2. Throughout the period of the settlement in Palestine, the name of the Hittites occurs only in the usual formula for the occupants of the Promised Land. Changes occur in the mode of stating this formula, but the Hittites are never omitted (see Ex 23:28). In the enumeration of the six or seven nations of Canaan, the first names, in four phrases, are the Canaanites, Hittites, and Amorites; in two, which make no mention of the Canaanites, the Hittites and Amorites; and in three, the former three names, with the addition of another nation. In but two phrases are these three nations further separated. It is also to be remarked that the Hittites and Amorites are mentioned together in a bare majority of the forms of the enumeration, but in a great majority of passages. The importance thus given to the Hittites is perhaps equally evident in the place of Heth in the list of the descendants of Noah, in the place of the tribe in the list in the promise to Abraham, where it is first of the known descendants of Canaan (Ex 15:20), and certainly in the term "all the land of the Hittites," as a (designation of the Promised Land in its full extent, from Euphrates to the Mediterranean, and from Lebanon to the desert (Jos 1:4). The close relation of the Hittites and Amnorites seems to be indicated by the prophet Ezekiel, where he speaks of Jerusalem as daughter of an Amnorite father and a Hittite mother (Eze 16:3,45). Indeed the Hittites and Amorites seem, in these last-cited passages, to be named for the Canaanites in general.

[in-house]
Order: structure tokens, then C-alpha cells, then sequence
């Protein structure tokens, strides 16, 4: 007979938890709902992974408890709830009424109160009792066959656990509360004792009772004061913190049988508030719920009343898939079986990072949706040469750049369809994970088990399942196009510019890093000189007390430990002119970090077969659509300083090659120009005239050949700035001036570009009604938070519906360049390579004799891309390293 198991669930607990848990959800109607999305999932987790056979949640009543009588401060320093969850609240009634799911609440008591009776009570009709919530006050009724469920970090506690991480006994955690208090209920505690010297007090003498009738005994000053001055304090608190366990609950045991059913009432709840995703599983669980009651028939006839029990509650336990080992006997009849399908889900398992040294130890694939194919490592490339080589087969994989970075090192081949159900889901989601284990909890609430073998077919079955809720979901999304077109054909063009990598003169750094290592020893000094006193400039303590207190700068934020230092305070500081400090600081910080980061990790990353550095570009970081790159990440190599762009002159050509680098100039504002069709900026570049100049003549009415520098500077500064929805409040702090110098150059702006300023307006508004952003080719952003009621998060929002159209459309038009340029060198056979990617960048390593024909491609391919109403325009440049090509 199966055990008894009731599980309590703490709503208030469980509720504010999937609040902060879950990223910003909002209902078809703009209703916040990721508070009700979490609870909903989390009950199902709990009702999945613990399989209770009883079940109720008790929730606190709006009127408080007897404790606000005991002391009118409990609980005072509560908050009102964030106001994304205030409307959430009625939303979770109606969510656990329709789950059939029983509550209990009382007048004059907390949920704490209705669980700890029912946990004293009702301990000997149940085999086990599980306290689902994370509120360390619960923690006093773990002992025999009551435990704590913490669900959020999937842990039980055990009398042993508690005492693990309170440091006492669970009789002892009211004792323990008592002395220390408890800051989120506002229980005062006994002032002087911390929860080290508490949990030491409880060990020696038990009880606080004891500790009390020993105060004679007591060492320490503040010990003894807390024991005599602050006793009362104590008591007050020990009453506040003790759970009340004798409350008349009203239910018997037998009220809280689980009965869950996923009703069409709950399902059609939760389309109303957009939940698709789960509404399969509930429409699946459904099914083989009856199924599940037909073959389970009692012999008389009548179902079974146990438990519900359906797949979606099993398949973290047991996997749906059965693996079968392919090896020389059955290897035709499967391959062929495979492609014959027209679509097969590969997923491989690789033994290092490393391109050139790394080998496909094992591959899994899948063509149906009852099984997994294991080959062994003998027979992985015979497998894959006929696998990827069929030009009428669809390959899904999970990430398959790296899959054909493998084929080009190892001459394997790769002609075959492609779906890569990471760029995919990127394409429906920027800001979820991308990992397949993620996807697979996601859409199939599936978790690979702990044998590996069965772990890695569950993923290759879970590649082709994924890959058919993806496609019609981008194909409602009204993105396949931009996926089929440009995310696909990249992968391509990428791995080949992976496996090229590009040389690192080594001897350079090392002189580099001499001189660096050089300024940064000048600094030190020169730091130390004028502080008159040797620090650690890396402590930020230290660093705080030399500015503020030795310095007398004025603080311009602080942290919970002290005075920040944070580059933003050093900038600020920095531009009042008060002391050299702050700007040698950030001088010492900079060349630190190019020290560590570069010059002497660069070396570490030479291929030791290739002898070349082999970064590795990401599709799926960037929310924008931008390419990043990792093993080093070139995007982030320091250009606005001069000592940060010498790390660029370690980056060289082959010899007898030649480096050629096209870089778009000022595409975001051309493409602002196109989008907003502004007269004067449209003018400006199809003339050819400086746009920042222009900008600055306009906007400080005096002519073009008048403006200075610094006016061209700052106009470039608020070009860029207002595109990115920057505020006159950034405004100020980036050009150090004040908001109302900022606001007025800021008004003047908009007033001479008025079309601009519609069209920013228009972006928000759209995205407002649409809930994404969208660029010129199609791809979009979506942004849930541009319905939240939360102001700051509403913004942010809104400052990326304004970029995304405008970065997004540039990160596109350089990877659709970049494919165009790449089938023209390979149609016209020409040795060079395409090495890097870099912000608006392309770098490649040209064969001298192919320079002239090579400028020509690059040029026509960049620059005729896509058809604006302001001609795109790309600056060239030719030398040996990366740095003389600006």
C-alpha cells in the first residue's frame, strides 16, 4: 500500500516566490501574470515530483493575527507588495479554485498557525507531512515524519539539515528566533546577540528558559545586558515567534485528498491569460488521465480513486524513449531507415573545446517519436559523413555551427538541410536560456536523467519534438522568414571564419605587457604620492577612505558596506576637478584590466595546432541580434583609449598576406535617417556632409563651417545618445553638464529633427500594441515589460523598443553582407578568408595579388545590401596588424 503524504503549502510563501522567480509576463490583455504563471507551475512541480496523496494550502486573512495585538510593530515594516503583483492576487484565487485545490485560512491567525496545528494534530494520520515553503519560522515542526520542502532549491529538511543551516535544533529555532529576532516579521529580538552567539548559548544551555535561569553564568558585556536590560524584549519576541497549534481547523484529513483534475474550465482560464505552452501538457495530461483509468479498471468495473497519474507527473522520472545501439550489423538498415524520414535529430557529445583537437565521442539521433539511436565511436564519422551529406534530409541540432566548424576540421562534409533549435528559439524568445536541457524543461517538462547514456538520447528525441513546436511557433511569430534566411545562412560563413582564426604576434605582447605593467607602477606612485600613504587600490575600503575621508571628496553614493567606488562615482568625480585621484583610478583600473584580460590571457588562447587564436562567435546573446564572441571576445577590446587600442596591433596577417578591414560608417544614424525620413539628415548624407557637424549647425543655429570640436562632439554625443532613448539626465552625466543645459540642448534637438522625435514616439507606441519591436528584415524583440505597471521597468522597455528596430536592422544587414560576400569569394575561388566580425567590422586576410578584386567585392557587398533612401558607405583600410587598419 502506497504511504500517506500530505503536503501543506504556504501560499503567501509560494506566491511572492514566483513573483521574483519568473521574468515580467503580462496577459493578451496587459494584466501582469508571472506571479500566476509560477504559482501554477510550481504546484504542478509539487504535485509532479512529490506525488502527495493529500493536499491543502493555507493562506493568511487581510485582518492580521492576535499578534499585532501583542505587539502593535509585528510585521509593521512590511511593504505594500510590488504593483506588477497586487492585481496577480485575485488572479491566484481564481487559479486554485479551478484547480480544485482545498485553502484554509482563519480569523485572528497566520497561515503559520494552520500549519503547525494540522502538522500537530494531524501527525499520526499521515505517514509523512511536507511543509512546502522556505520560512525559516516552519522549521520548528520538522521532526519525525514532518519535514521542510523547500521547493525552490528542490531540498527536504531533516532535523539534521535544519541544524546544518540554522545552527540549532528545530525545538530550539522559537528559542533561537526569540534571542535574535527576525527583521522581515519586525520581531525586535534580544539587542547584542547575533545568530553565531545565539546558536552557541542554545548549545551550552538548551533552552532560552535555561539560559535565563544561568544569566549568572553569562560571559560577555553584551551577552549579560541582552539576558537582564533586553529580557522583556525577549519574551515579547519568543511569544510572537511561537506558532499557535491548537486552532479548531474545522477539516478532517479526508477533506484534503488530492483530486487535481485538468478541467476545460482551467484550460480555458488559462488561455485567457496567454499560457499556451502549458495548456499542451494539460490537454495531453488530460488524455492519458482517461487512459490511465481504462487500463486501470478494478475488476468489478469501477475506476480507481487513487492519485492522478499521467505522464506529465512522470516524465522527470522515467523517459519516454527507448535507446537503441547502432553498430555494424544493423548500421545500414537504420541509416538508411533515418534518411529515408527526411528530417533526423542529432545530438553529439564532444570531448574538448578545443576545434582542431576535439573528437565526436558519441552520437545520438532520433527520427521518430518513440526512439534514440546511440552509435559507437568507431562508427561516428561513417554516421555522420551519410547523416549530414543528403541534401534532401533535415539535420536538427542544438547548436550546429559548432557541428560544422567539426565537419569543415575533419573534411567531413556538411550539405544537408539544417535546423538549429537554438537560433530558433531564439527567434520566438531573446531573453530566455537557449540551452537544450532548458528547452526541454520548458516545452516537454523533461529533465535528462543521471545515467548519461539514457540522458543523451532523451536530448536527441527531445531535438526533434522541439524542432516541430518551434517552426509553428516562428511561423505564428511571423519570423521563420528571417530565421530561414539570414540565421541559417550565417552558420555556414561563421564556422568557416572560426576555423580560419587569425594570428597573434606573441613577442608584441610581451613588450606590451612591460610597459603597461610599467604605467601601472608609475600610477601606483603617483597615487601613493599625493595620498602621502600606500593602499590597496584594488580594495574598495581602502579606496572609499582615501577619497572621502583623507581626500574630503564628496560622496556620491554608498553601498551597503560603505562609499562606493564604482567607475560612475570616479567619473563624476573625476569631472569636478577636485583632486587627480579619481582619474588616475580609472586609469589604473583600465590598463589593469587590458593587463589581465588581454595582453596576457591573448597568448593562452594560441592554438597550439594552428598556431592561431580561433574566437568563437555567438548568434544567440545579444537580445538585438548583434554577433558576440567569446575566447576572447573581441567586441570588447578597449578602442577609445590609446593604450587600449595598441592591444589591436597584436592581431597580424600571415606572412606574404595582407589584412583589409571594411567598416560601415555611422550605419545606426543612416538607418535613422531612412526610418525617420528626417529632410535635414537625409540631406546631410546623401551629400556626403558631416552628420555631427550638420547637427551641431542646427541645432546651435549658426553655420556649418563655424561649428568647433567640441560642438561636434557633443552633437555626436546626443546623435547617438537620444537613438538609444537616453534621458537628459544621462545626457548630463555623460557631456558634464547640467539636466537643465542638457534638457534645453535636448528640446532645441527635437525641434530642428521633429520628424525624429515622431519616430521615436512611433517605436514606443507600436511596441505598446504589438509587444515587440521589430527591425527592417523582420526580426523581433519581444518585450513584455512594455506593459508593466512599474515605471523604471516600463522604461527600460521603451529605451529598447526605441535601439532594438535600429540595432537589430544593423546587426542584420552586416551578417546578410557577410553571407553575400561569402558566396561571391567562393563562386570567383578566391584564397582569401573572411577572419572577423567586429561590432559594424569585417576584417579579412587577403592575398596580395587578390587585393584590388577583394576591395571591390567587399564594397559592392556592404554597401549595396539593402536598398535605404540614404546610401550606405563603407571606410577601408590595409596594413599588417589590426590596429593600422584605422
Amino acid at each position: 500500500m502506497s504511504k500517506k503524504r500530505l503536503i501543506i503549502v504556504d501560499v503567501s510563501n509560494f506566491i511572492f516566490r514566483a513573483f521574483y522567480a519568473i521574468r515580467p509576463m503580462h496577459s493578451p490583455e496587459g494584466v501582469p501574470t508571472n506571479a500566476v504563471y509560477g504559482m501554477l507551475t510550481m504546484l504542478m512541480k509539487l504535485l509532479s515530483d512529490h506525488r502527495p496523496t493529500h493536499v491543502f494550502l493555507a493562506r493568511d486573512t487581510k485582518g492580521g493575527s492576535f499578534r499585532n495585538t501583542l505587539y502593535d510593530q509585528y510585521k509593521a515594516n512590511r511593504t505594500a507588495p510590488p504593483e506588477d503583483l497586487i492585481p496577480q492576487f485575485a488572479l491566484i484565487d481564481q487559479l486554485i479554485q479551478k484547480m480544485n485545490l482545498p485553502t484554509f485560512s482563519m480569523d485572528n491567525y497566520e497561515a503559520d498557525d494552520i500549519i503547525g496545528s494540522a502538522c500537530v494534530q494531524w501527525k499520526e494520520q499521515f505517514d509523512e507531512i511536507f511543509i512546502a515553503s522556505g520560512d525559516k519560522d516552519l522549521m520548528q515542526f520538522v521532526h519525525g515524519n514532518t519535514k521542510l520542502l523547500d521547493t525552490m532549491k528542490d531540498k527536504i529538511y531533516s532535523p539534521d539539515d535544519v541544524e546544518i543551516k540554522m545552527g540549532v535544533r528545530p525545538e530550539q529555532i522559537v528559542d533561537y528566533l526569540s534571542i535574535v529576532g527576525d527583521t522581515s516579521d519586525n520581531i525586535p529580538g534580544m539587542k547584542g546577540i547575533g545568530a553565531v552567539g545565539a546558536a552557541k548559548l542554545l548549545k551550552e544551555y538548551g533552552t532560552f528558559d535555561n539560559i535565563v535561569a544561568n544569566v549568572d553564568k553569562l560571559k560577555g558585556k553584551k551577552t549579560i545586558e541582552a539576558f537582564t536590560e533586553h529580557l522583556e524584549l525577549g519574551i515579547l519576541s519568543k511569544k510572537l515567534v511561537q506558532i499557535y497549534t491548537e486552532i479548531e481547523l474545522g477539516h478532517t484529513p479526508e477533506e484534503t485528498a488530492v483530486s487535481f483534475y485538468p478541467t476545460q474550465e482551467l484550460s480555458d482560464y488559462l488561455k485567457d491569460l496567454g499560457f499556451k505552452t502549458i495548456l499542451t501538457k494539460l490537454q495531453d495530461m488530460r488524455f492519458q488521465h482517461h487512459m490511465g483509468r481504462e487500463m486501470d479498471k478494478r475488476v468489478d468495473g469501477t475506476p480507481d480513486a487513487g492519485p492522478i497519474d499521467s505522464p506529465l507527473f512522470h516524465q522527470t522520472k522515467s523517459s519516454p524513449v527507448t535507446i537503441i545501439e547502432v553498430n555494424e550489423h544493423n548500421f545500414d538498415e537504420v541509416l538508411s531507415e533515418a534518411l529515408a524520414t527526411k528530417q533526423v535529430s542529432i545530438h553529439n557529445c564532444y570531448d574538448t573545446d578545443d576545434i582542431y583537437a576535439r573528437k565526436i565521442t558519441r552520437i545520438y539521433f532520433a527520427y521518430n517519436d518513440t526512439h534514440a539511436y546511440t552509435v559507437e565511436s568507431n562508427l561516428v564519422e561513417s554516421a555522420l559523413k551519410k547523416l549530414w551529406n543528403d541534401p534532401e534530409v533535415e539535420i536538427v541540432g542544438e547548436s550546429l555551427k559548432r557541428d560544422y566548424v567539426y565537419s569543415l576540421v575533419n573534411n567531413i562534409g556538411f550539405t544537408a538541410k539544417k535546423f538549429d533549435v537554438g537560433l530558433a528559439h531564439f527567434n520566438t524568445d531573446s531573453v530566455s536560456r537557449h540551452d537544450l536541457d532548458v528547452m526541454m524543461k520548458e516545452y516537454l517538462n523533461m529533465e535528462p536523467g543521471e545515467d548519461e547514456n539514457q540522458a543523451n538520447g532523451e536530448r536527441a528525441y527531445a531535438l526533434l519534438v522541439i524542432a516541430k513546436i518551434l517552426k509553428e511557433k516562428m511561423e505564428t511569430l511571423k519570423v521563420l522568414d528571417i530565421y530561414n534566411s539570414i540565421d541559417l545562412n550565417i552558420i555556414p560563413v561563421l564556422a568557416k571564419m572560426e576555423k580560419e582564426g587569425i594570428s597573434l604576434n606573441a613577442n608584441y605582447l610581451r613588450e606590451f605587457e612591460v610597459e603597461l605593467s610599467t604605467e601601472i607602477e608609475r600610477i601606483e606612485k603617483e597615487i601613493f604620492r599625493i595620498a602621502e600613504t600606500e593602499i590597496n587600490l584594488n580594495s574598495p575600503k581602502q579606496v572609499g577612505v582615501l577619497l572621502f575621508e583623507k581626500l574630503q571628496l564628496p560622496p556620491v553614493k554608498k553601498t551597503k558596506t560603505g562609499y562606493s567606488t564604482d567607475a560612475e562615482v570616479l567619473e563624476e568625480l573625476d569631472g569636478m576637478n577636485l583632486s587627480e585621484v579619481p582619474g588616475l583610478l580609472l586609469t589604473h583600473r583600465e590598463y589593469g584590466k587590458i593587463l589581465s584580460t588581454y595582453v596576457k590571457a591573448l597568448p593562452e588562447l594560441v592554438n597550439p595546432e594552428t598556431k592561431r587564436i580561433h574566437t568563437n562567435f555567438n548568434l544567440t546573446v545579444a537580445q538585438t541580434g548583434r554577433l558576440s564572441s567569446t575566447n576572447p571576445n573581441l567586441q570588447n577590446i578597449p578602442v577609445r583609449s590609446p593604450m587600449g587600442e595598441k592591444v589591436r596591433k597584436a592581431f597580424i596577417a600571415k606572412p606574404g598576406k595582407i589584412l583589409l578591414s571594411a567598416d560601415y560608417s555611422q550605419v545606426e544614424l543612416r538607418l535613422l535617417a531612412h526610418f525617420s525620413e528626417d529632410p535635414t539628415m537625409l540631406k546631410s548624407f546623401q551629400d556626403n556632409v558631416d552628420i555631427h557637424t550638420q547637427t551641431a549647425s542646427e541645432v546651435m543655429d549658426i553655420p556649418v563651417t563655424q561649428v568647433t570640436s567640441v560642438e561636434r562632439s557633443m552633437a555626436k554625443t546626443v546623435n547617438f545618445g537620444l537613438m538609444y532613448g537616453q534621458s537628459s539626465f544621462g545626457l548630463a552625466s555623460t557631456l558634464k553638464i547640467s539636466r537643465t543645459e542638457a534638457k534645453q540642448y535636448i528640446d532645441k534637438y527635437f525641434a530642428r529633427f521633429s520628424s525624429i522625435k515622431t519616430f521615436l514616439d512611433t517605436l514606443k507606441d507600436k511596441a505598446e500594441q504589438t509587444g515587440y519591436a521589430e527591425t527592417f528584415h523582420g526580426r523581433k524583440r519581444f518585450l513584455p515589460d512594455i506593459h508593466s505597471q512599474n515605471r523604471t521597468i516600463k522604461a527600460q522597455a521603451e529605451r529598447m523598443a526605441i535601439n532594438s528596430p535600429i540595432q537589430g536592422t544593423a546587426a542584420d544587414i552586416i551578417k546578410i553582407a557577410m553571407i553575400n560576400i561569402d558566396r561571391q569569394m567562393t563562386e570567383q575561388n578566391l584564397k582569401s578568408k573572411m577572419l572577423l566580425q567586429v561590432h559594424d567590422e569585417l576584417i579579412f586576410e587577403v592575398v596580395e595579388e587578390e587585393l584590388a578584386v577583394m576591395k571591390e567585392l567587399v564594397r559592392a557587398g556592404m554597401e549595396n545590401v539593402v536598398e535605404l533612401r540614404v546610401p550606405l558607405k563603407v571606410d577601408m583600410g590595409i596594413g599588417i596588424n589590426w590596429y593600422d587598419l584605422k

When the spies examined Canaan they found "the Hittites, and the Jebusites, and the Amorites" dwelling "in the mountains" (Nu 13:29), that is, in the high tracts that afterwards formed the refuges and rallying points of the Israelites during the troubled period of the judges. There is, however, no distinct statement as to the exact position of the Hittites in Palestine. We may draw an inference from their connection with Jerusalem and the Amorites, and their inhabiting the mountains, and suppose that they were probably seated chiefly in the high region of the tribe of Judah.' Of their territory beyond Palestine there are some indications in Scripture. The most important of these is the designation of the Promised Land in its full extent as "all the land of the Hittites" already mentioned, with which the notices of Hittite kings out of Canaan must be compared. Whatever temporary circumstances may have originally attracted them so far to the south as Beersheba, a people having the quiet commercial tastes of Ephron the Hittite and his companions can have had no call for the roving, skirmishing life of the country bordering on the desert; and thus, during the sojourn of Israel in Egypt, they had withdrawn themselves from in those districts, retiring before Amalek (Nu 13:29) to the more secure mountain country in the center of the land. Perhaps the words of Ezekiel (Eze 16:3,45) may simply that they helped to found the city of Jebus.